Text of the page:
Public Security and the Need for Inter-State Collaboration


Public Security and the Need for Inter-State Collaboration

The current international system has two aspects. The first aspect is altruism (caring for other human beings) which has served us well as a powerful moral force in the advocacy of the collective development of humanity; the creation of many international humanitarian organizations; and advancement of strong arguments in support of development assistance programs; among other things. The second aspect is national interest. This is about a country’s security, trade, diplomacy and other interests that ensure the welfare of its citizens. The international system creates and maintains peace and order among nations by balancing different national interests, and facilitating inter-state collaboration to this end. Amid the current looming security crises affecting many countries - including Western powers -, the balance between altruism and national interest in international relations appears to be tilting in favour of the later. Whether this is good or bad depends on how one looks at the issues, but the emerging international order may be creating a favourable condition to create genuine inter-state collaboration to protect public security.

Recently, the British and Italian governments went on public to announce that they would scale down their immigrant and refugee rescue missions at sea, for a simple reason that these missions have been encouraging more refugees and migrants to plan their illegal entries to Europe. This is then a clear indication that Western governments are taking drastic measures to protect their national interests, even if this means undermining the altruistic values (e.g., granting refugee asylum) that often define the identities of their liberal societies. As the recent terrorist attack in Paris increases public fear and anxiety, governments in the West would be pressured to institute more far-reaching public security measures that may change how they related to their societies and foreign governments, and even with series implications for the immigrant Diaspora if there are measures like de-emphasizing multiculturalism policies and close surveillances by security agencies of Diaspora actors and organizations.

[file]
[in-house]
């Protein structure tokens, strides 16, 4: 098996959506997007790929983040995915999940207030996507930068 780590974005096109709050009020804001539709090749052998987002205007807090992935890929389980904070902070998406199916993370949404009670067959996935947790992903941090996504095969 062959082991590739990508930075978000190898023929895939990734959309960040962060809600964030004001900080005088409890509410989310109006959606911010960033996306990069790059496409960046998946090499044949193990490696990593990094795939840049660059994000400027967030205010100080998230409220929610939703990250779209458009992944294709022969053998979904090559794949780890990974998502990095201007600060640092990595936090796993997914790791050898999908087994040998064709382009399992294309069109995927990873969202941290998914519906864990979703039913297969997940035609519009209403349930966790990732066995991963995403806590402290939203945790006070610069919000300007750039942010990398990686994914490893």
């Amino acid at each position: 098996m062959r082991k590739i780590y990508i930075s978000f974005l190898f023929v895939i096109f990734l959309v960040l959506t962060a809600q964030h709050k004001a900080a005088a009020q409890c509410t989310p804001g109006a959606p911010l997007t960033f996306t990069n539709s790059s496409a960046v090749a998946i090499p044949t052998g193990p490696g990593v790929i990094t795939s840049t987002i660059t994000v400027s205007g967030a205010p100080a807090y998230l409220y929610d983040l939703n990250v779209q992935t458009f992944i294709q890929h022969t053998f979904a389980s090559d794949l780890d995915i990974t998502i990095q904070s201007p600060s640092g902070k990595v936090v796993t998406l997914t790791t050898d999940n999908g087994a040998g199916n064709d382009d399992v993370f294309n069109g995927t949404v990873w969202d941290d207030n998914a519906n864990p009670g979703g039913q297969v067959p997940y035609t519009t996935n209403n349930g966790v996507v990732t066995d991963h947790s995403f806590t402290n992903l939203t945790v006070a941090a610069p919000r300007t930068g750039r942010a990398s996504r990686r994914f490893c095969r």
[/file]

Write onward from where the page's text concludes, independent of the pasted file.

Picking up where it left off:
Surely, Western governments appear to have realized that systems that were set up to protect individual and group rights are being used by the same groups that wage war against them in the form of physical attacks and dissemination of extremist ideologies. They are busy identifying and fixing the elements or “loopholes” in the systems that create such disadvantages.  However, the issues are too complex. Socio-economic and political crises engulfing many regions of the world continue to produce refugee exodus and illegal immigration to industrialized countries. These new arrivals compete for jobs, housing and public services at a time when industrial economies are doing poorly. Most of the terrorists who have carried out attacks in the West are of immigrant origins. Added to all this is the growing fear of Islamization of Europe by influx of people from the Middle East and North Africa, some Europeans predicting this to happen within a century or so.  Still another factor is the troubling or frightening trend that descendants of immigrants - marginalized and excluded – finding a sense of belonging and comfort in extremist ideologies that preach the greatness of their origins (e.g., glory of Islam or Arabs’ past). The global jihadists and other extremist groups are having an easy time recruiting and training mercenaries among the second generation of immigrants who are willing to die fighting for their causes.